Such a task force should combine U.S. policymaking and intelligence communities, including the Departments of Homeland Security, Justice, Commerce, Defense, State and Treasury, as well as relevant intelligence agencies. It should also coordinate with nonpartisan private-sector entities — such as privacy and civil liberty organizations and social media and technology companies — to bring specialized expertise and unique insights. Private companies provide voting machines, aggregate voter data and operate much of the nation’s critical infrastructure. Better coordination among these companies and federal and state governments can only improve security.
Finally, the Trump administration should ensure that the U.S. government has the authorities needed to deter foreign actors engaged in malign influence campaigns and cybe roperations against U.S. elections. Countermeasures would include diplomacy, economic tools such as sanctions, covert action and military action. Many of these authorities already exist, but some need further strengthening or clarification to be used in the context of election security.
(Of their backgrounds, “Mike Rogers, a Republican from Michigan, served in the House from 2001 to 2015 and was chairman of the Intelligence Committee from 2011 to 2015. Rick Ledgett was deputy director of the National Security Agency from 2014 to 2017. Both are members of the Advisory Council of the Alliance for Securing Democracy.”)
➤ Director of National Intelligence Coats testifies on threats to U.S. elections:
Director of National Intelligence Coats on threats to U.S. elections:
"We need to inform the American public that this is real… We are not going to allow some Russian to tell us how to vote, how we ought to run our country. I think there needs to be a national cry for that." pic.twitter.com/NbqhKSVBKa
— NBC News (@NBCNews) February 13, 2018
— NBC News (@NBCNews) February 13, 2018
➤ Ben Popken of NBC reports Twitter deleted 200,000 Russian troll tweets. Read them here (“Twitter doesn’t make it easy to track Russian propaganda efforts — this database can help”):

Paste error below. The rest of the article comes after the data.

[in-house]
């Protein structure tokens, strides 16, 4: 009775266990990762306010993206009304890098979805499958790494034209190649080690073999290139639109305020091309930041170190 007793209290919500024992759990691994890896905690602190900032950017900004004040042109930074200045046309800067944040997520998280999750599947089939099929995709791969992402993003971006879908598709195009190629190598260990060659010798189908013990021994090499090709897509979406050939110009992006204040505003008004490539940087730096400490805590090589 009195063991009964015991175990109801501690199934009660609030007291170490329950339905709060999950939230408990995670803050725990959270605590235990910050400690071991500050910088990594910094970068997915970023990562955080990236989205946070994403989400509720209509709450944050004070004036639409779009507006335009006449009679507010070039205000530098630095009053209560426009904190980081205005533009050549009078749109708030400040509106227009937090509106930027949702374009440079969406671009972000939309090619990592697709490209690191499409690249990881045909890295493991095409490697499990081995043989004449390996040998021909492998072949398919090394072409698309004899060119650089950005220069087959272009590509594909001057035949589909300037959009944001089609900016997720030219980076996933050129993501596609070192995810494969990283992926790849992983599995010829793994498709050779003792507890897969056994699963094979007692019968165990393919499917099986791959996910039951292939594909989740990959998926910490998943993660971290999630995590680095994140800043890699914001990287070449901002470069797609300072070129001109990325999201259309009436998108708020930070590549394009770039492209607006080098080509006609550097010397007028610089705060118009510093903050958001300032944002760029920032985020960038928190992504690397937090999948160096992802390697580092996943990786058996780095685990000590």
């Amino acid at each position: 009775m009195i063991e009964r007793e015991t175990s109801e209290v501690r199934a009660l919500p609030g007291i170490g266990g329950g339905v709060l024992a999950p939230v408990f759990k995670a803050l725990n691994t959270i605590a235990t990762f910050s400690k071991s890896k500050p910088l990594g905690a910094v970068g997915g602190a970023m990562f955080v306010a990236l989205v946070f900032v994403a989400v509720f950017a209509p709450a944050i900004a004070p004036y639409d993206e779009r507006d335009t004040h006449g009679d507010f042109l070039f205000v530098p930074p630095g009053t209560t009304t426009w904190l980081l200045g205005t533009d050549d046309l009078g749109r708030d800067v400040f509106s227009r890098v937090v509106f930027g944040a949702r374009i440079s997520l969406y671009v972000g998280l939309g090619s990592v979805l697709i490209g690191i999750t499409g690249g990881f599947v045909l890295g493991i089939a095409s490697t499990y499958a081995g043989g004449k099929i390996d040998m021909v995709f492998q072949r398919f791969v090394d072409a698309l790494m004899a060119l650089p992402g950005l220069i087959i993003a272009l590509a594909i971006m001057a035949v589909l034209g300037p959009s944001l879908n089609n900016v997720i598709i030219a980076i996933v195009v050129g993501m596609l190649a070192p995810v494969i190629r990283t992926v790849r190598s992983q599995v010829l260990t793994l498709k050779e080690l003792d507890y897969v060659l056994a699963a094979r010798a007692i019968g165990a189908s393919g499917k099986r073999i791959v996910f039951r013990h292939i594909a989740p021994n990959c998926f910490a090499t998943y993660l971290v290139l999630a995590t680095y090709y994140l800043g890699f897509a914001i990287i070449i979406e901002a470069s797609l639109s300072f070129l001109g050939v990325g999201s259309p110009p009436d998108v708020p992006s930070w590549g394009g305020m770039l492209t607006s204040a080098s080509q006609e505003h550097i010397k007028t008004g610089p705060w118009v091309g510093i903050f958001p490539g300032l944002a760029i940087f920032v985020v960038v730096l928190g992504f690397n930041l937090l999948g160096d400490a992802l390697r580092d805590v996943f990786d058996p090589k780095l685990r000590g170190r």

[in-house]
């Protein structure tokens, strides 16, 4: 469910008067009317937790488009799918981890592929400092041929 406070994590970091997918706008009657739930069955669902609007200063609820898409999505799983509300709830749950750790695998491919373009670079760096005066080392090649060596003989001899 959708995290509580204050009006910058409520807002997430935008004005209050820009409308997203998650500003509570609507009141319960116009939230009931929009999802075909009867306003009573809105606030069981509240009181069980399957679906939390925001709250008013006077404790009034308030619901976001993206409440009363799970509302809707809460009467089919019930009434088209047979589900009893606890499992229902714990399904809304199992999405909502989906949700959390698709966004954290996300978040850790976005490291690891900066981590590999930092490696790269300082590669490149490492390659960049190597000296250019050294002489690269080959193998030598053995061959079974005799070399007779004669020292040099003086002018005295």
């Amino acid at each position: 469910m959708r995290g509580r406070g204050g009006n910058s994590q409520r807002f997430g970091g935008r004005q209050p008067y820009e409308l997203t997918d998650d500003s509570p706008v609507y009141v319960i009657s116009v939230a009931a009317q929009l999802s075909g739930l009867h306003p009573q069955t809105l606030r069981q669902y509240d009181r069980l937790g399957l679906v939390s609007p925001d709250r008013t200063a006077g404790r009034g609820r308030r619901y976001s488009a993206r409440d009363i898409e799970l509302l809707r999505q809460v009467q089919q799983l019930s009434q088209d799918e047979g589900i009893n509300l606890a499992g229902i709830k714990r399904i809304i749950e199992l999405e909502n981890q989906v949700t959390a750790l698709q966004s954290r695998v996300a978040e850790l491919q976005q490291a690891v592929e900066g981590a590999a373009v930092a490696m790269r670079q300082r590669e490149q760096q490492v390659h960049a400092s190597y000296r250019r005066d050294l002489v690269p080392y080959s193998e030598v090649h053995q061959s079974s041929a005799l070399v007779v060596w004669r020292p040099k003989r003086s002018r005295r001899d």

NBC News is publishing its database of more than 200,000 tweets that Twitter has tied to “malicious activity” from Russia-linked accounts during the 2016 U.S. presidential election.
These accounts, working in concert as part of large networks, pushed hundreds of thousands of inflammatory tweets, from fictitious tales of Democrats practicing witchcraft to hardline posts from users masquerading as Black Lives Matter activists. Investigators have traced the accounts to a Kremlin-linked propaganda outfit founded in 2013 known as the Internet Research Association (IRA). The organization has been assessed by the U.S. Intelligence Community to be part of a Russian state-run effort to influence the outcome of the 2016 U.S. presidential race. And they’re not done.
“There should be no doubt that Russia perceives its past efforts as successful and views the 2018 US midterm elections as a potential target for Russian influence operations,” Director of National Intelligence Dan Coats told the Senate Intelligence Committee Tuesday.
“The Russians utilize this tool because it’s relatively cheap, it’s low risk, it offers what they perceive as plausible deniability and it’s proven to be effective at sowing division,” he told the annual hearing on worldwide threats. “We expect Russia to continue using propaganda, social media, false flag personas, sympathetic spokesmen, and other means of influence to try to build on its wide range of operations and exacerbate social and political fissures in the United States.”
“Frankly, the United States is under attack,” he said.
(GET THE DATA:
- Download tweets.csv and users.csv [recommended that you right click on filenames and select “save link as” or similar]
- View data for ten influential accounts in Google Sheets
- Explore a graph database in Neo4j .)
➤ So, Why Is Caviar So Expensive?: